Of course great authors are meant to be wise. We construct syllabi around their work, we give them Nobel Prizes, we call them geniuses and guardians of high culture. So how is that so many of them fall into politics that, when viewed from a slight distance of time or place, seem grotesque, and even immoral?
We may never find a persuasive answer to this question. But as generations become generally more concerned with tolerance and inclusion, the chauvinism of canonical authors has become a matter of increasing interest. Indeed, history provides examples of plenty of writers who embody jarring contradictions. At one turn, we find them writing with compassion and insight into the human spirit, while on the other, we see them advocate for disastrous and baffling politics.
Here are some of literary history’s more notable cases of odd perspectives and allegiances.
Argued in a recent Washington Post op-ed to be “the most controversial author in English literature,” Rudyard Kipling has suffered a widespread dismissal based on his old-fashioned misogyny and racism. Yet it’s his imperialism that generates the most ire against the Nobel laureate. With infamous works like his poem, “The White Man’s Burden,” Kipling is hated by people who haven’t read him, and thanks to his reputation, they have no plans to do so. It's hard to pass judgment on either party, his fans or his detractors. How modern readers are supposed to set aside an author's harmful flaws to enjoy beautiful art is a major debate in the university classroom and beyond.
Like Ezra Pound below, Wodehouse got in trouble for hosting a radio station for a country on the wrong side of World War II. But for all the international condemnation he received, Wodehouse’s entanglement was likely one of most innocent political scandals there could be.
At the outset of World War II, Wodehouse and his wife were living in France. As the Nazis advanced, they attempted to flee to America, but could not get out in time before the country fell to enemy hands. More or less trapped, he was coerced into doing five radio broadcasts for the Nazis. Allied populations in America and Britain initially thought the act treasonous, but further attention to the man and the situation proved there was no propaganda, or sign of allegiance to the Germans. Wodehouse, when living in the Hamptons years later, would startle his interviewer by not knowing how to drive to his house from New York City, nor did he know the common price of a book. He was a man perfectly insulated from the world beyond his writing, enabling the prosperity of his light spirit. “He is a man,” as Malcolm Muggeridge said of the scandal, “singularly ill-fitted to live in a time of ideological conflict, having no feelings of hatred about anyone, and no very strong views about anything.”
In the middle of World War II, in January, 1941, Ezra Pound began a radio broadcast for Mussolini’s Ministry for popular culture. Pound had long been notorious among intellectuals for his unfortunate politics, including an affection for fascism and privately pronounced anti-Semitism. (Accounting for T.S. Eliot, one realizes there is something strange about modernist poets and Jews.) In November 1941, poet William Carlos Williams wrote to Pound, saying “Can’t you see that every word you utter reveals to any intelligent and well-informed man that you know nothing at all?”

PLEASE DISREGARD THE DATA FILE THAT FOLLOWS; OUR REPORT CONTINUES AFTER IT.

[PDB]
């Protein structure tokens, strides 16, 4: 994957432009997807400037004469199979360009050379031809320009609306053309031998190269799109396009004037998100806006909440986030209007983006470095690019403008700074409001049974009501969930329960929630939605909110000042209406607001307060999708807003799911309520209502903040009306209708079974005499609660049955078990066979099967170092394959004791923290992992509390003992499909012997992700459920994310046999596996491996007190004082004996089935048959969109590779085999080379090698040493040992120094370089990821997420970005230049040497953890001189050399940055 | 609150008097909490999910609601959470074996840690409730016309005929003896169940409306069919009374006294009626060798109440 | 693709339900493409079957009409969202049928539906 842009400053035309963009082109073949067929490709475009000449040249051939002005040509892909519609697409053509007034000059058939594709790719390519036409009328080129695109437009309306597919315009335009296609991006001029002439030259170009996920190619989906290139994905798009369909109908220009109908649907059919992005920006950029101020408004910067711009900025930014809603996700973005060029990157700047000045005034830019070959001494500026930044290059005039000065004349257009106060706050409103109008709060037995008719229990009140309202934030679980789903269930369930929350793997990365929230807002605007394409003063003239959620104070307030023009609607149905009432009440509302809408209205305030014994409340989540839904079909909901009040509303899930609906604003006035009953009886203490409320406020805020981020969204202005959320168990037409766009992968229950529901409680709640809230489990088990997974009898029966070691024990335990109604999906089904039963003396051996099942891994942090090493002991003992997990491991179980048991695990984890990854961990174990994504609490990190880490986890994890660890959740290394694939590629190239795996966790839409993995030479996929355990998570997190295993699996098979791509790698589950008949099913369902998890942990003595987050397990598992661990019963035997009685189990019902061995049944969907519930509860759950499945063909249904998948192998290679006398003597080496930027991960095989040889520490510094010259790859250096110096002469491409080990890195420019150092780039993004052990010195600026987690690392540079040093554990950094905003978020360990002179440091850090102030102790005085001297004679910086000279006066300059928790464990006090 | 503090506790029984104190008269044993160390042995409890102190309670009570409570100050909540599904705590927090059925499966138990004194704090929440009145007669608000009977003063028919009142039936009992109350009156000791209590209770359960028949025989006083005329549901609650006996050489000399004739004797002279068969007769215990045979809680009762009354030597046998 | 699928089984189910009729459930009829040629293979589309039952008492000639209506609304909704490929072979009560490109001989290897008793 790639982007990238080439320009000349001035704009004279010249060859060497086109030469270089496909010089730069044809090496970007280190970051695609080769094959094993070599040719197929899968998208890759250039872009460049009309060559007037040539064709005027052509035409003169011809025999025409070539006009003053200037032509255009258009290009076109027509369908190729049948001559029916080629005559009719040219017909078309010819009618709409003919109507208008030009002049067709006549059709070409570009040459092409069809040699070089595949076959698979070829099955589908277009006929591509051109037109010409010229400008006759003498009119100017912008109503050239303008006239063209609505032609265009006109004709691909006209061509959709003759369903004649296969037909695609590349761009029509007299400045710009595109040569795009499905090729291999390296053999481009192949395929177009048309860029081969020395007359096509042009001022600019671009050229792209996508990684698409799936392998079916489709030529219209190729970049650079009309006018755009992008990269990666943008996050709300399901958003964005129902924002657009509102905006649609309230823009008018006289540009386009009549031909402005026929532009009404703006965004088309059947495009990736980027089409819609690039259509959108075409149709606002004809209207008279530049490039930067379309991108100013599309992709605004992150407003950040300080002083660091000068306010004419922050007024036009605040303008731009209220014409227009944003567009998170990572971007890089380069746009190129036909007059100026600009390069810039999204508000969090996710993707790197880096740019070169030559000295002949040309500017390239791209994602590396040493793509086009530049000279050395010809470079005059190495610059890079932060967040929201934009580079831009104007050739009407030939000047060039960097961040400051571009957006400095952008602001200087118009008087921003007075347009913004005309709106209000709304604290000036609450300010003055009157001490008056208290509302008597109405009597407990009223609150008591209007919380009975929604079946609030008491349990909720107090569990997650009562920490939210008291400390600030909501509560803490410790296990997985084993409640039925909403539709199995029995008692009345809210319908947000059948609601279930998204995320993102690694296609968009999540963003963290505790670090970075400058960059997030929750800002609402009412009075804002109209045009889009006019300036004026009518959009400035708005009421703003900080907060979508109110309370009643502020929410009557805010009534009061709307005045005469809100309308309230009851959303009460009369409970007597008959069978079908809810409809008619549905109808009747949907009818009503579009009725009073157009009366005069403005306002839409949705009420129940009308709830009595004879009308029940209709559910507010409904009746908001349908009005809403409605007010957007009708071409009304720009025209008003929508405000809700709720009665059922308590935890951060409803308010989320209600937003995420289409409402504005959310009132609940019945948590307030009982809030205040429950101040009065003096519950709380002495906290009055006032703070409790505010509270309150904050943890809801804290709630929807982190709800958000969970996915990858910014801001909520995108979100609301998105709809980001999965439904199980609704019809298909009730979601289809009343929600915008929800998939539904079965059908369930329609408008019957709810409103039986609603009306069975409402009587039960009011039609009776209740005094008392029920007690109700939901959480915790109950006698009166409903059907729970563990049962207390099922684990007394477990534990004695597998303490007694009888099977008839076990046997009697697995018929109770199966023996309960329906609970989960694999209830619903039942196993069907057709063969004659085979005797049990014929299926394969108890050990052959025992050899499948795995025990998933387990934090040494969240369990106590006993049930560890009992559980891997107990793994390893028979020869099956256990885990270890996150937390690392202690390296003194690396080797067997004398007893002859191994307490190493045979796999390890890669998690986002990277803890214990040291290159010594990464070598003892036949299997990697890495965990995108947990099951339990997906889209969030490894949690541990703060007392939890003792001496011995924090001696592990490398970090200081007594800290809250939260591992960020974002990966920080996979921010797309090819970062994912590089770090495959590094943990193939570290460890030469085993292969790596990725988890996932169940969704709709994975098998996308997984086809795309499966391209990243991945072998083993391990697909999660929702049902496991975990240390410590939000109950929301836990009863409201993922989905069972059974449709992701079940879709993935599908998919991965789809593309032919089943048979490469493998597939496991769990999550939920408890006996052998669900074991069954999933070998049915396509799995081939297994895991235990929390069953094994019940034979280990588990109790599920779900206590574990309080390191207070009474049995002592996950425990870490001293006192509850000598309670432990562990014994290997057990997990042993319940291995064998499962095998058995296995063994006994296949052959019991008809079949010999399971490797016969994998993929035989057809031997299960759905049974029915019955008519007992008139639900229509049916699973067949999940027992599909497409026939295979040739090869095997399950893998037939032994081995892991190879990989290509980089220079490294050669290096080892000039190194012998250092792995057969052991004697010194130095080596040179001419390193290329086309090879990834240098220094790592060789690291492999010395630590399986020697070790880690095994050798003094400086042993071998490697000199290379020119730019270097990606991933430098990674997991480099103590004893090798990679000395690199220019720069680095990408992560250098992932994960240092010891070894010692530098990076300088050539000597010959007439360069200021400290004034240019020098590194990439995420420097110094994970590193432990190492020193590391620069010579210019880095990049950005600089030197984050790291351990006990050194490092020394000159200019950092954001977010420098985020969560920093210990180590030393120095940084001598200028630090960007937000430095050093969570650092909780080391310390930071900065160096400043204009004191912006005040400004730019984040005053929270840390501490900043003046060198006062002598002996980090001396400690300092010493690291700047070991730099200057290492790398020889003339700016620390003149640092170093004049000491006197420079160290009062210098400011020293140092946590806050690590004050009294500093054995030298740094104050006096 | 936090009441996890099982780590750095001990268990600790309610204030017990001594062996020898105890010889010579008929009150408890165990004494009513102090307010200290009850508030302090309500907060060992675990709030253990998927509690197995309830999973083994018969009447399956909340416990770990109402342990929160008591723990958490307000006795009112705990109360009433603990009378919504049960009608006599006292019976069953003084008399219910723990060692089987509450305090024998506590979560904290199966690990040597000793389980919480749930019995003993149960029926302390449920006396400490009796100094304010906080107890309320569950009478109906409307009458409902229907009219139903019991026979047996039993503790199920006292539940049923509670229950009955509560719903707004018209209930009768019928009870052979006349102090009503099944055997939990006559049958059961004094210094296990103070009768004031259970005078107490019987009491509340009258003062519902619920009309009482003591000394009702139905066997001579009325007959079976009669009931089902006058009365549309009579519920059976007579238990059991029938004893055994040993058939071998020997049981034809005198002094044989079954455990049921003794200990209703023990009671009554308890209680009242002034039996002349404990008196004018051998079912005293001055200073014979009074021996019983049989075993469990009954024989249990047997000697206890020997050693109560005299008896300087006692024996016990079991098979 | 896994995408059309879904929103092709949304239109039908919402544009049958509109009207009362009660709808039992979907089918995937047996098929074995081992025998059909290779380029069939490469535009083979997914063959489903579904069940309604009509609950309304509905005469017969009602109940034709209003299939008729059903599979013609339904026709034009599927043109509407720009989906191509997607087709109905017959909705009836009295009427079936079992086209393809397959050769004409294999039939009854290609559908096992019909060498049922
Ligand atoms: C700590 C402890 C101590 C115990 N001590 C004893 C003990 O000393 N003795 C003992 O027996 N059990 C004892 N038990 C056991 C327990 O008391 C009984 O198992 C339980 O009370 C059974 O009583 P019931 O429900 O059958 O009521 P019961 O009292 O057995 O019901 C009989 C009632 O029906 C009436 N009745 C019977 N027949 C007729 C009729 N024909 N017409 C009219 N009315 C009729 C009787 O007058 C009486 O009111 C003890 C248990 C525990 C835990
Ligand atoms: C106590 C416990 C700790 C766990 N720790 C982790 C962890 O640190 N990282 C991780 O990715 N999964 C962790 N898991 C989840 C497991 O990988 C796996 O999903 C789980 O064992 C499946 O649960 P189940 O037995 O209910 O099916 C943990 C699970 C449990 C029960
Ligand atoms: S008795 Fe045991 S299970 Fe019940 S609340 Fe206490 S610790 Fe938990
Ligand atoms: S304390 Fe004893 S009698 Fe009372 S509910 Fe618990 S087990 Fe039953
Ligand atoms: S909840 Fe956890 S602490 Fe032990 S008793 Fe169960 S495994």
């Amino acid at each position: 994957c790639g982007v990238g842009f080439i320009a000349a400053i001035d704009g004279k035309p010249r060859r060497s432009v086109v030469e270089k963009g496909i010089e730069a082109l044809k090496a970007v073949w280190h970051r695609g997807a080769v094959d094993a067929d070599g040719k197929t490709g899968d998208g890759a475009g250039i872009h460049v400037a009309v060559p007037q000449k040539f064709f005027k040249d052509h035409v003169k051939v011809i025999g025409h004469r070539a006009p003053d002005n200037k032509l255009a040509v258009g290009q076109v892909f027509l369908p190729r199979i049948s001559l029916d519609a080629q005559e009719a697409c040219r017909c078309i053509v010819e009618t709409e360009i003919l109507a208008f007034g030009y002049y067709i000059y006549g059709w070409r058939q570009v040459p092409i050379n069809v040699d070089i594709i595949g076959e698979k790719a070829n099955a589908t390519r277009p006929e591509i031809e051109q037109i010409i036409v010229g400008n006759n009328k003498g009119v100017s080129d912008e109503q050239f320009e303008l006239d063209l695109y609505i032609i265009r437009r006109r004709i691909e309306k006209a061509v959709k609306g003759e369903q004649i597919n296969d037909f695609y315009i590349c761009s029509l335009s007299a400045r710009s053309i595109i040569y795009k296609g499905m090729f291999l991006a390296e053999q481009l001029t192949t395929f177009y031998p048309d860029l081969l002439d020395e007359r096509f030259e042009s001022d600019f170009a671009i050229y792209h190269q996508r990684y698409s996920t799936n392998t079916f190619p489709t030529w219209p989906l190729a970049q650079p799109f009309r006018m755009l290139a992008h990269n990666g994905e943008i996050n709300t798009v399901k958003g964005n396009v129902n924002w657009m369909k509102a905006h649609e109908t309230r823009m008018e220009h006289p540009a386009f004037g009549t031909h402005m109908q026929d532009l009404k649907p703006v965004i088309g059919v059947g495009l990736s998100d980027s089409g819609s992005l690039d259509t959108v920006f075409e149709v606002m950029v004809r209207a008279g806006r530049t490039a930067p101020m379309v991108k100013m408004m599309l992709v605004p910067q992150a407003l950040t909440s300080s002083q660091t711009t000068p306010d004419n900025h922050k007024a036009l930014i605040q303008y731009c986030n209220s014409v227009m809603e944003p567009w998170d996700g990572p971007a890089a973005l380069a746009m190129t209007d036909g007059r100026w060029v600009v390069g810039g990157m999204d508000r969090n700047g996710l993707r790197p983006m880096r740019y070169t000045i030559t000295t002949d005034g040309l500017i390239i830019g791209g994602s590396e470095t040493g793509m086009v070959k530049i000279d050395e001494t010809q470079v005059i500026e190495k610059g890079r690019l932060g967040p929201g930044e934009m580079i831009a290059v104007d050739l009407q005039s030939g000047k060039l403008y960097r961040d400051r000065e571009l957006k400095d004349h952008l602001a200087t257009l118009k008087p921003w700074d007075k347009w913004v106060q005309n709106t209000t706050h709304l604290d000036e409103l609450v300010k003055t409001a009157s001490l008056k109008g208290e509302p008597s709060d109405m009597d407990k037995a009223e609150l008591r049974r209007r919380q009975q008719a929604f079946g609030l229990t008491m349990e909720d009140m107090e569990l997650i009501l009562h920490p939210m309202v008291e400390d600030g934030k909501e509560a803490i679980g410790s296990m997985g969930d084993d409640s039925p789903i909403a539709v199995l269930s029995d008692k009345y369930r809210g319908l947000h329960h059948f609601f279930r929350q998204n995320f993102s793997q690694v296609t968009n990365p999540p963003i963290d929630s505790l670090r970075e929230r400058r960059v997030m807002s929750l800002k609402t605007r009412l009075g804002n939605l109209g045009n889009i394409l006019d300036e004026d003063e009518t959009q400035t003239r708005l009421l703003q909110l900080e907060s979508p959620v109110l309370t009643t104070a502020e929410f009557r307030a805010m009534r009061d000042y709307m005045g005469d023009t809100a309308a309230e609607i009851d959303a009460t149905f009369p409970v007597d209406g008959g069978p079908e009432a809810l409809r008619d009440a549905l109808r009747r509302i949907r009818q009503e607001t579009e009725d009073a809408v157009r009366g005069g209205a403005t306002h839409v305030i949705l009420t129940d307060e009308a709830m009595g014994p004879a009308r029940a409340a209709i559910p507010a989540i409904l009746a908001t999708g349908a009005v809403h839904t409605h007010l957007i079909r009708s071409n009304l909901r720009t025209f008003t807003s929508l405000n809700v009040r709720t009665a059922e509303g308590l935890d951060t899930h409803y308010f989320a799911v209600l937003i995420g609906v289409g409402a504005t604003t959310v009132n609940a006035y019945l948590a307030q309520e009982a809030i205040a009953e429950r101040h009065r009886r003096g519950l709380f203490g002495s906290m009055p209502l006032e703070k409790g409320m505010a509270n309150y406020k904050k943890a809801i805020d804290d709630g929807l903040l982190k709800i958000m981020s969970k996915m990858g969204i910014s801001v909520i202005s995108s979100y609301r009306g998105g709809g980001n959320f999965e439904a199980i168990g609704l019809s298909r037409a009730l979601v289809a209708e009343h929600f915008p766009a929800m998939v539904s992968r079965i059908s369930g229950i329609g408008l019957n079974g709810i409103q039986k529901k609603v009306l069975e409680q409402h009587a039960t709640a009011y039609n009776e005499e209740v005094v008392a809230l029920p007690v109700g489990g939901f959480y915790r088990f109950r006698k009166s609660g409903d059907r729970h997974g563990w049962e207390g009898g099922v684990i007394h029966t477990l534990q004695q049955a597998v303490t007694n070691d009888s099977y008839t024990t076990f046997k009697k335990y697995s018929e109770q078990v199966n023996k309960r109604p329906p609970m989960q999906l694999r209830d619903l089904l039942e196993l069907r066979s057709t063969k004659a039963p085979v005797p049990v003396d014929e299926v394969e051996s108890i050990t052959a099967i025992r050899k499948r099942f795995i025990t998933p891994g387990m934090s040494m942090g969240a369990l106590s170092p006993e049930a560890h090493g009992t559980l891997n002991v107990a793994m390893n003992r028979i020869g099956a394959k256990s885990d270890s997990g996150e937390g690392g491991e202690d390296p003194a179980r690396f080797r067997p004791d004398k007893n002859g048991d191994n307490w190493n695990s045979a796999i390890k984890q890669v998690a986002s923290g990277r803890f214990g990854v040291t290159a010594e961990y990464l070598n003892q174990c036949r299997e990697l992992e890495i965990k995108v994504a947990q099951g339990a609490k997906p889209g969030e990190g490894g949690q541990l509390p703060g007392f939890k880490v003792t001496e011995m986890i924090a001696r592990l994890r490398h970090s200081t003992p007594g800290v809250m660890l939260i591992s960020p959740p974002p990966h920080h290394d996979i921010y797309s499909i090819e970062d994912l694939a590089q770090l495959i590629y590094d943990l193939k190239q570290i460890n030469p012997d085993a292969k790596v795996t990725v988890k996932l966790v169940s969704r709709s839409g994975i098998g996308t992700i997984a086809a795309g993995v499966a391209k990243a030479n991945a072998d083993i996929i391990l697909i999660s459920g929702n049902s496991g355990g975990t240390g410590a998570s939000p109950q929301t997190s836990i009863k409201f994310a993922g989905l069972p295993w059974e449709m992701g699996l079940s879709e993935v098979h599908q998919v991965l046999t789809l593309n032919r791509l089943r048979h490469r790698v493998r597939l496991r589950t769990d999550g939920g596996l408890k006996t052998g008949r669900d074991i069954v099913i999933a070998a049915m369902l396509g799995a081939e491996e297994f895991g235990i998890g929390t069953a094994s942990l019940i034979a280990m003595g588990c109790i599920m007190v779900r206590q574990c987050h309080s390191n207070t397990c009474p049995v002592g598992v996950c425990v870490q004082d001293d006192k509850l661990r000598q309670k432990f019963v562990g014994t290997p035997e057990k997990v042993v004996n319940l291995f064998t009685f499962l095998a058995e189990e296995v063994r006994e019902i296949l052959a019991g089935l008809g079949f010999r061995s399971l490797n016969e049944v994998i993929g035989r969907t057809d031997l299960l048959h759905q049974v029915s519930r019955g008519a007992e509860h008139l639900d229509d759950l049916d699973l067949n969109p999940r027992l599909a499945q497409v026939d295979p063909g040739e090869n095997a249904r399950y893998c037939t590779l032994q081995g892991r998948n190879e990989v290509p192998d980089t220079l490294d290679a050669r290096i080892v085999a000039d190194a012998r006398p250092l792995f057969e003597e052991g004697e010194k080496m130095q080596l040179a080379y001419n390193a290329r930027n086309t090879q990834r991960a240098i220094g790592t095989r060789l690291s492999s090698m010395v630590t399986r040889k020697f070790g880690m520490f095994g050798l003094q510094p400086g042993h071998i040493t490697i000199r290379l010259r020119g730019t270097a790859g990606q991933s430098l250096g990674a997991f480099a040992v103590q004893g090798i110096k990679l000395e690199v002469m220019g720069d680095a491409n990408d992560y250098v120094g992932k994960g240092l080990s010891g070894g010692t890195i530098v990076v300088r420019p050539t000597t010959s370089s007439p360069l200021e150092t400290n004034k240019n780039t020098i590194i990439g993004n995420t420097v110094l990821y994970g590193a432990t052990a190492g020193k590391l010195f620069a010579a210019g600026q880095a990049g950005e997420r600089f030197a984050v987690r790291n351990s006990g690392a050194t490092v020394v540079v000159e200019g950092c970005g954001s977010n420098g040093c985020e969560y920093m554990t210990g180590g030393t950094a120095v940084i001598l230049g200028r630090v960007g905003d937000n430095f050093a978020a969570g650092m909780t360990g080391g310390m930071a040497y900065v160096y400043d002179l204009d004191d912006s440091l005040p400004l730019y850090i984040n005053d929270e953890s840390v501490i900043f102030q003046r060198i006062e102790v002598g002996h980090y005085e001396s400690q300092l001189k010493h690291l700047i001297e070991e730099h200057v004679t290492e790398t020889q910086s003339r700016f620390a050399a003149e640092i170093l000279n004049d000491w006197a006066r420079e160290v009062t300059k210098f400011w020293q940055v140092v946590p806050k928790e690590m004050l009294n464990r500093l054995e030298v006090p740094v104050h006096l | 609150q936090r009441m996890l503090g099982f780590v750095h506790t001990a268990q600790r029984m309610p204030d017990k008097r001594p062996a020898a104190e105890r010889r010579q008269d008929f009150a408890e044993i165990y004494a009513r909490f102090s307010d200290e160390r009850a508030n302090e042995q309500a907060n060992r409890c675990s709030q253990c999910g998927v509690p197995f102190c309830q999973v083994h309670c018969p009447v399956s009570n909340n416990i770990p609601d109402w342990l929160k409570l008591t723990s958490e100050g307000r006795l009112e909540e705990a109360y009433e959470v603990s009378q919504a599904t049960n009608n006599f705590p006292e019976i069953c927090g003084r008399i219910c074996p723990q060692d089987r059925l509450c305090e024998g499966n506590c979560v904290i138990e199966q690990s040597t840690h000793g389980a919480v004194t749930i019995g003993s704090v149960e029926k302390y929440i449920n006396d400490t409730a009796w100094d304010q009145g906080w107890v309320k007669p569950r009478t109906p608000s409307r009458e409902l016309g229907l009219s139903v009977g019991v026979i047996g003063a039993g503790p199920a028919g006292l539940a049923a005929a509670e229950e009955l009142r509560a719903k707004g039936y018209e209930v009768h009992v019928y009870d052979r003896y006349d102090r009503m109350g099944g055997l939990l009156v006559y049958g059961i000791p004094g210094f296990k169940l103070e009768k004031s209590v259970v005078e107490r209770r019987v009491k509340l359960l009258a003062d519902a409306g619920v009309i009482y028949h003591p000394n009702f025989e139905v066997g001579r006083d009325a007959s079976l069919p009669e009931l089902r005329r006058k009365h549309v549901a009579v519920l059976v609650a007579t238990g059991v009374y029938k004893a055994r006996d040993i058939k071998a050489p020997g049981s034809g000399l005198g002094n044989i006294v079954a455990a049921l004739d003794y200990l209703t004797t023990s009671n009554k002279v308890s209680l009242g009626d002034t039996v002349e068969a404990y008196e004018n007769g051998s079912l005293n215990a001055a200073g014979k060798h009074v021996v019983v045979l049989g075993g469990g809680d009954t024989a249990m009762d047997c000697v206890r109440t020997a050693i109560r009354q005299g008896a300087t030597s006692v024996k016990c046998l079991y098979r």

For his allegiance to Fascist Italy, Pound was charged with treason by the U.S. government in 1943. In 1945, he was evaluated and interred in a Washington, D.C. mental institution, where he was confined for over a decade. When let out in 1958, he returned to Italy, where he was better appreciated.
George Bernard Shaw
Shaw was but one of many idealists of his time who was stubborn to acknowledge Stalin’s atrocities. It is a generally embarrassing moment in Western intellectual history when too many thinkers were blinded by optimism to see that their hope had become a nightmare to his own people. George Bernard Shaw had a typically blemished record on picking the right leaders. He once referred to Hitler as a “very remarkable man, a very able man.” He expressed affection for Stalin and Mussolini, too.
It’s hard to say whether Shaw here made a series of errors; that the cruelty and fascism was hidden from him, or a shared tendency. He said once:
I don’t want to punish anybody, but there are an extraordinary number of people who I might want to kill…I think it would be a good thing to make everybody come before a properly appointed board, just put them there and say, ‘Sir or madam will you be kind enough to justify your existence. If you’re not producing as much as you consume or perhaps a little bit more then clearly we cannot use the big organization of our society for the purpose of keeping you alive. Because your life does not benefit us and it can’t be of very much use to yourself.
Shaw was a proud contrarian, and wore it as a badge of honor to be the only English writer with such opinions in his time. It is possible that such statements were made more out of a love of provocation than cruelty, but in the end there becomes little difference between what you say you believe and what you truly believe. If he was serious, what he says sounds like good politics, if mass murder and dystopia are your kind of thing.
Other authors who once supported Stalin, like Lillian Hellman, for instance, later changed their tune when the truth of Stalin’s atrocities come out. Indeed Shaw, as well as other writers, may not have been so amenable.